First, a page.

Since June 2013, New Orleans mayoral candidate Latoya Cantrell has used her government credit card to improperly charge close to $9,000 for personal expenses. This came to light after her opponent, Desiree Charbonnet, dumped a bunch of documents on media types this past week. The documents also indicate Cantrell has a history of being taken to court for not paying what she owes.
Between the years 2004 and 2009, Cantrell racked up fines from the State Board of Ethics stemming from her unsuccessful run for the Orleans Parish School Board. Cantrell was late filing reports in 2005 and 2006, and then failed to file campaign finance reports at all for 2007, 2008 and 2009. With late payments and interest, Cantrell owed $5,600. The state eventually had to sue for garnishment of wages before Cantrell paid up. Once the garnishment was ordered, Cantrell paid the amount owed. The Cantrell campaign did not clarify why she waited until after an order garnishing her wages was issued to pay her fine.
In June 2013, the very month Cantrell began to improperly run up personal expenses on her government credit card, her bank hit her with a foreclosure notice. Cantrell had fallen 14 months behind on her $900 monthly house payments. Cantrell's spokesman, David Winkler-Schmit, blamed the mayoral candidates financial problems back then on Hurricane Katrina. Winkler-Schmit also says Cantrell sought assistance from a mortgage-relief program that offered lower payments for free, but the company did not pay the mortgage on a timely basis. I asked Winkler-Schmit for the name of the company, and after checking with both Cantrell and her husband, he said he couldn't provide it. That's suspicious, to say the least.
Another oddity about the 2013 foreclosure case against Cantrell is it's still open. It's something Winkler-Schmit could not explain and claimed he was unaware of. But Orleans Parish Deputy Clerk Amber Darby confirmed the case does indeed remain open. She said a bank might keep a foreclosure case open if it suspects the defendant will not live up to an agreement to make monthly payments. She also said it's very rare for a foreclosure case to remain open for four years.
Cantrell was hit with a second foreclosure notice a year later, this time from the IRS. And as with the previous foreclosure case, Cantrell blamed a third party. The IRS filed to seize Cantrell's home after she and her husband owed $27,564.99 in taxes, interest and penalties for 2010, 2011 and 2012, according to The Lens. Cantrell claimed she paid into an escrow account that was supposed to settle her tax debt, but the bank never sent the money to the IRS. Cantrell recently provided a letter from the IRS showing her taxes have since been paid. If she had not paid them, she would have been disqualified to run for mayor.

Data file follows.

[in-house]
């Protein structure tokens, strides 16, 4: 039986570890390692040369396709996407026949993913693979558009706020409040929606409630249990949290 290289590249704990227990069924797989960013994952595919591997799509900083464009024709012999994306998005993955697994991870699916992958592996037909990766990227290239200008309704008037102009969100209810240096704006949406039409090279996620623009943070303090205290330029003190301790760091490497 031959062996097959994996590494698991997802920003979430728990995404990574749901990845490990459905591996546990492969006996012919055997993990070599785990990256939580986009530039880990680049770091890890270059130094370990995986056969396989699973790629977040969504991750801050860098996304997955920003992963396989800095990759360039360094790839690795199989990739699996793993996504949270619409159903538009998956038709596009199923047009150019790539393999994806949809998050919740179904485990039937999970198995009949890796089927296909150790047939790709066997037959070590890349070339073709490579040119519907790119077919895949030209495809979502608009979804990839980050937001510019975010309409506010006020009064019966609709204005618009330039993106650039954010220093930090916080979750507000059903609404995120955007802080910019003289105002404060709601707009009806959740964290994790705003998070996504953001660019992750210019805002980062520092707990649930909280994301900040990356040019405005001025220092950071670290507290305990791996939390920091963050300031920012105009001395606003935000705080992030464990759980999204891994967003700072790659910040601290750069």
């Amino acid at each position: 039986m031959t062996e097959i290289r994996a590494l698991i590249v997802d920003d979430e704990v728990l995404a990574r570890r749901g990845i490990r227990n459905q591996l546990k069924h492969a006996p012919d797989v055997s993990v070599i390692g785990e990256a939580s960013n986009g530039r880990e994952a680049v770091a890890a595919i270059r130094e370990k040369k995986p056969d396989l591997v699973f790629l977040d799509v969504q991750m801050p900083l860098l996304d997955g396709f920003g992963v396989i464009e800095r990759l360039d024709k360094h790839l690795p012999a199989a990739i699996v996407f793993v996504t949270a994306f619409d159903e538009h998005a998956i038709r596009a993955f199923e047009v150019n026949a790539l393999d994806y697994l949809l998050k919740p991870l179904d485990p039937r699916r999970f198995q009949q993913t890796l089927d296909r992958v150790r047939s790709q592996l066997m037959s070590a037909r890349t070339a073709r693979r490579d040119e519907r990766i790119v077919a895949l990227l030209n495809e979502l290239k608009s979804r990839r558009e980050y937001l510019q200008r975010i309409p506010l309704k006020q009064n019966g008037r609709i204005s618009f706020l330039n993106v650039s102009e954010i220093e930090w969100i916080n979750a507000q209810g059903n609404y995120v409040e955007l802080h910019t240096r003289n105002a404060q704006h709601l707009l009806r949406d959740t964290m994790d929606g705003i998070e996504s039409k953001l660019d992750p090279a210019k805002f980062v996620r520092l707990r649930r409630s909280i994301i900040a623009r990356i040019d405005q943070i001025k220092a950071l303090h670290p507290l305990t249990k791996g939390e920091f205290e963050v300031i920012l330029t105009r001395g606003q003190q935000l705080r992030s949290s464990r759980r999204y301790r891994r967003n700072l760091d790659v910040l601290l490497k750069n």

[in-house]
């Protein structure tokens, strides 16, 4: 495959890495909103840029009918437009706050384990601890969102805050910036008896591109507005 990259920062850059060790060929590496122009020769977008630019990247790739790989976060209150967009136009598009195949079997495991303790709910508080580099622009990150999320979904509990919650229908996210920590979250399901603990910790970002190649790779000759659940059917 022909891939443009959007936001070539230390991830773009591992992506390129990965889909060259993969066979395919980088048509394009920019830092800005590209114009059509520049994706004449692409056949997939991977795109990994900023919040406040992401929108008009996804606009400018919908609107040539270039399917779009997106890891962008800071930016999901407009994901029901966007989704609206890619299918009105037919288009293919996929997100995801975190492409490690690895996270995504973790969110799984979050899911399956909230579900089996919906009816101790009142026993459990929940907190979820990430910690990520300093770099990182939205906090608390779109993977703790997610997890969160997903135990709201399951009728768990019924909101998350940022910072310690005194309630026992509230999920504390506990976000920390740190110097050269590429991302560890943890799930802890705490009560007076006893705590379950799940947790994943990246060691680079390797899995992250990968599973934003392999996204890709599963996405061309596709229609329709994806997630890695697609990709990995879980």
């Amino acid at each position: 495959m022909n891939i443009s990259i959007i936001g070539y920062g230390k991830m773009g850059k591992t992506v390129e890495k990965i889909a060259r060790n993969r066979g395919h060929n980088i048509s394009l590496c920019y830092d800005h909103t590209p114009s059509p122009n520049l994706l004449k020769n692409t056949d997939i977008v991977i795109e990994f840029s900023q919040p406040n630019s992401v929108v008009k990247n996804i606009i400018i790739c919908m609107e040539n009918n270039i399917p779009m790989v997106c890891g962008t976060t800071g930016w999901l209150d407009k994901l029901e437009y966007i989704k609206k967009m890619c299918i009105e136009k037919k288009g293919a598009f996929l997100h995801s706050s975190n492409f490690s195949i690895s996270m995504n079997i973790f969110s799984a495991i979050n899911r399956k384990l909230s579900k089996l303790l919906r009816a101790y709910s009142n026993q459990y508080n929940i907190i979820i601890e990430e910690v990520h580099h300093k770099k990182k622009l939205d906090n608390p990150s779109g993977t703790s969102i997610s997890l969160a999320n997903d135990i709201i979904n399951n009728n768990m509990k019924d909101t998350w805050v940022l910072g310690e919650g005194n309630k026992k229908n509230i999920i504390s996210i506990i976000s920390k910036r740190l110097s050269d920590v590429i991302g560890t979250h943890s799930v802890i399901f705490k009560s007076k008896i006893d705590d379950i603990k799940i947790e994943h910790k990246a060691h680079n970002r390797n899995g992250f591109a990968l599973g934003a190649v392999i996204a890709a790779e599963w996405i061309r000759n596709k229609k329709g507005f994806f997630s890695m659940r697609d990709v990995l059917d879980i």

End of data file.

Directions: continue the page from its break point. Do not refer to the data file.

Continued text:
Cantrell clearly has a pattern of waiting until the last minute to make good on her financial commitments. She waited four years to pay back some of the personal expenses she rang up on her government credit card. It wasn't until a few days after qualifying to run as mayor that she paid off the final $4,400 of the close to $9,000 worth of charges that could be considered interest-free loans for personal expenses funded by taxpayers.
There's reason to believe much of the $4,400 would still be unpaid had Cantrell not run for mayor. She told The Times-Picayune she wrote the $4,400 check in July anticipating what she called a level of scrutiny associated with a mayoral campaign. Cantrell also said her paying the money back was not an admission of guilt. That's typical. Cantrell has a history of not owning her financial mismanagement.
Latoya Cantrell is the front-runner for a job giving her control of more than $1.3 billion dollars, which includes the city's operating and capital budgets. It's something New Orleans voters should weigh heavily, considering her history.
Dan Fagan, a former TV and radio broadcaster who lives in Metairie, writes a column that appears Wednesdays and Sundays. Email him at firstname.lastname@example.org.